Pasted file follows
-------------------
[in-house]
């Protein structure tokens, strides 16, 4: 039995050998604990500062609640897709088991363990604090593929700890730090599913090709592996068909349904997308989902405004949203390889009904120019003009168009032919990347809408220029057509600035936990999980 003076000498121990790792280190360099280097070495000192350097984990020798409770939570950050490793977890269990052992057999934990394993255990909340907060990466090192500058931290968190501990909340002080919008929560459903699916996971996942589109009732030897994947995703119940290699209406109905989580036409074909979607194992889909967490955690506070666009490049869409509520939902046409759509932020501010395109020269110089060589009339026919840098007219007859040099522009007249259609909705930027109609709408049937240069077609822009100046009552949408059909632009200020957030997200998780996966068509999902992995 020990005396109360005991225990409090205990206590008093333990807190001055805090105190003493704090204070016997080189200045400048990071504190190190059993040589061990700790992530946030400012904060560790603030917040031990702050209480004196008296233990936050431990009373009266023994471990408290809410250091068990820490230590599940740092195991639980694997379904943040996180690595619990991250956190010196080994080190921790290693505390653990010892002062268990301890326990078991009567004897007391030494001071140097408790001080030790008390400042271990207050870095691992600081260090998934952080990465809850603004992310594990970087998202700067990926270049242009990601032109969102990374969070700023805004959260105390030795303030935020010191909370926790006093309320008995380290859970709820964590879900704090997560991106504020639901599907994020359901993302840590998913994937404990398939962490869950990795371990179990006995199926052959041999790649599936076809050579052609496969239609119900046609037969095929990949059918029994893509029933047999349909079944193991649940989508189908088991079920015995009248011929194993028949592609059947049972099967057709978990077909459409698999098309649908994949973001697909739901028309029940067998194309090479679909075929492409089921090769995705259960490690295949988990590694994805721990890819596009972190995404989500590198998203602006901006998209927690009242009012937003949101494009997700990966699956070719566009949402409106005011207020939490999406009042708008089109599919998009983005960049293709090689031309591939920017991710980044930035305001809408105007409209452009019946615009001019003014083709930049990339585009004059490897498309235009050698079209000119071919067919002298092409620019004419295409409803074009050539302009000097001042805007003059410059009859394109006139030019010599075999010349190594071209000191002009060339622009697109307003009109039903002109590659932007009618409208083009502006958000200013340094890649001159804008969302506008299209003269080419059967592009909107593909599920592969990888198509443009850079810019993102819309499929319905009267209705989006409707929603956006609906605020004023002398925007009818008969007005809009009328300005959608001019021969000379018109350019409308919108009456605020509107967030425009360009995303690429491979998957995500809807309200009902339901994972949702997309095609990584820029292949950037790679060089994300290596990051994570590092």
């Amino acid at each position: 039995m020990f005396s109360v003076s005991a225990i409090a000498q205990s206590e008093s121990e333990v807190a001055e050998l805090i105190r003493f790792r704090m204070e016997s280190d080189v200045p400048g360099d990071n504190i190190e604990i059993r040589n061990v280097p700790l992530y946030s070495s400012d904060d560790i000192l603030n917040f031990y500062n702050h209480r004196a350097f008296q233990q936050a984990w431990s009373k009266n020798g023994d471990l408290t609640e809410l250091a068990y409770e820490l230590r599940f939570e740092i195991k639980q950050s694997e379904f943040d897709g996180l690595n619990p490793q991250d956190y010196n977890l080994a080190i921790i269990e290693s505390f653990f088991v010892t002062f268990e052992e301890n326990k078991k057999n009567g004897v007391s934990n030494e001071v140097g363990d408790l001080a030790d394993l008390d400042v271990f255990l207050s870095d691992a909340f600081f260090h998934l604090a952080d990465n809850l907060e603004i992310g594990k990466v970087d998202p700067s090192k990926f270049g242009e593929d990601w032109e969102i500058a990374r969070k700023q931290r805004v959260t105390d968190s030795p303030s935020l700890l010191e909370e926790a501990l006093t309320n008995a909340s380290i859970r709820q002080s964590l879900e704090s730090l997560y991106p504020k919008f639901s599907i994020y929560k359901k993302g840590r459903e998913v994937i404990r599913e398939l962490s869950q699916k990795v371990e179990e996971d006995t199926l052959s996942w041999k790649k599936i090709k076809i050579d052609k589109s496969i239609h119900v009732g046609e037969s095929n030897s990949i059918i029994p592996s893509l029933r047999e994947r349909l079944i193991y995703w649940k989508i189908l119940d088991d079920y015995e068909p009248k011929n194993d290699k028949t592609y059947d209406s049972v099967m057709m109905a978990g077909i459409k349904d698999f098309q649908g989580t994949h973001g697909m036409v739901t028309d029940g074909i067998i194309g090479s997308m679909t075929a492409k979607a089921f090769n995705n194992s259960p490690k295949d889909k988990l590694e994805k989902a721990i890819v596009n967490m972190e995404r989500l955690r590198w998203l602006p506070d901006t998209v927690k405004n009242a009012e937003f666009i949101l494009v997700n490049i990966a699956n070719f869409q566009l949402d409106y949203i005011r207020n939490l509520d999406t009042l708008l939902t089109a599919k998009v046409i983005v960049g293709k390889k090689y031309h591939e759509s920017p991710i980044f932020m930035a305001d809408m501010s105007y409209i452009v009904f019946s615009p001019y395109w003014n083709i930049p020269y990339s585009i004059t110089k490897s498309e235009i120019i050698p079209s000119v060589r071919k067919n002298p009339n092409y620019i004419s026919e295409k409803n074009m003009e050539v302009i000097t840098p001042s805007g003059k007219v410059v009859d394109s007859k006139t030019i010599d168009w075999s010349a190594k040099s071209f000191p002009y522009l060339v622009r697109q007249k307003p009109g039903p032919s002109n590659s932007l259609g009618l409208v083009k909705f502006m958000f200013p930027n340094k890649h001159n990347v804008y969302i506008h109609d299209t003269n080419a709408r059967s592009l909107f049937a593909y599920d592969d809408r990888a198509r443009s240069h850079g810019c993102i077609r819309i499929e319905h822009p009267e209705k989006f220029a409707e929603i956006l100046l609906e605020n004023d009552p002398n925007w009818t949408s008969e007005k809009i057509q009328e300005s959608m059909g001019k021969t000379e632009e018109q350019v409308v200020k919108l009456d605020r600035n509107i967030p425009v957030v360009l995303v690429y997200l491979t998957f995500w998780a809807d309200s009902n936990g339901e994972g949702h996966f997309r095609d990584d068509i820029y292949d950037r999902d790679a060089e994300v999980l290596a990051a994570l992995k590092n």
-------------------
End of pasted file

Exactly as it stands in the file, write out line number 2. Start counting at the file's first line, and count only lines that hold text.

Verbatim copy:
């Protein structure tokens, strides 16, 4: 039995050998604990500062609640897709088991363990604090593929700890730090599913090709592996068909349904997308989902405004949203390889009904120019003009168009032919990347809408220029057509600035936990999980 003076000498121990790792280190360099280097070495000192350097984990020798409770939570950050490793977890269990052992057999934990394993255990909340907060990466090192500058931290968190501990909340002080919008929560459903699916996971996942589109009732030897994947995703119940290699209406109905989580036409074909979607194992889909967490955690506070666009490049869409509520939902046409759509932020501010395109020269110089060589009339026919840098007219007859040099522009007249259609909705930027109609709408049937240069077609822009100046009552949408059909632009200020957030997200998780996966068509999902992995 020990005396109360005991225990409090205990206590008093333990807190001055805090105190003493704090204070016997080189200045400048990071504190190190059993040589061990700790992530946030400012904060560790603030917040031990702050209480004196008296233990936050431990009373009266023994471990408290809410250091068990820490230590599940740092195991639980694997379904943040996180690595619990991250956190010196080994080190921790290693505390653990010892002062268990301890326990078991009567004897007391030494001071140097408790001080030790008390400042271990207050870095691992600081260090998934952080990465809850603004992310594990970087998202700067990926270049242009990601032109969102990374969070700023805004959260105390030795303030935020010191909370926790006093309320008995380290859970709820964590879900704090997560991106504020639901599907994020359901993302840590998913994937404990398939962490869950990795371990179990006995199926052959041999790649599936076809050579052609496969239609119900046609037969095929990949059918029994893509029933047999349909079944193991649940989508189908088991079920015995009248011929194993028949592609059947049972099967057709978990077909459409698999098309649908994949973001697909739901028309029940067998194309090479679909075929492409089921090769995705259960490690295949988990590694994805721990890819596009972190995404989500590198998203602006901006998209927690009242009012937003949101494009997700990966699956070719566009949402409106005011207020939490999406009042708008089109599919998009983005960049293709090689031309591939920017991710980044930035305001809408105007409209452009019946615009001019003014083709930049990339585009004059490897498309235009050698079209000119071919067919002298092409620019004419295409409803074009050539302009000097001042805007003059410059009859394109006139030019010599075999010349190594071209000191002009060339622009697109307003009109039903002109590659932007009618409208083009502006958000200013340094890649001159804008969302506008299209003269080419059967592009909107593909599920592969990888198509443009850079810019993102819309499929319905009267209705989006409707929603956006609906605020004023002398925007009818008969007005809009009328300005959608001019021969000379018109350019409308919108009456605020509107967030425009360009995303690429491979998957995500809807309200009902339901994972949702997309095609990584820029292949950037790679060089994300290596990051994570590092």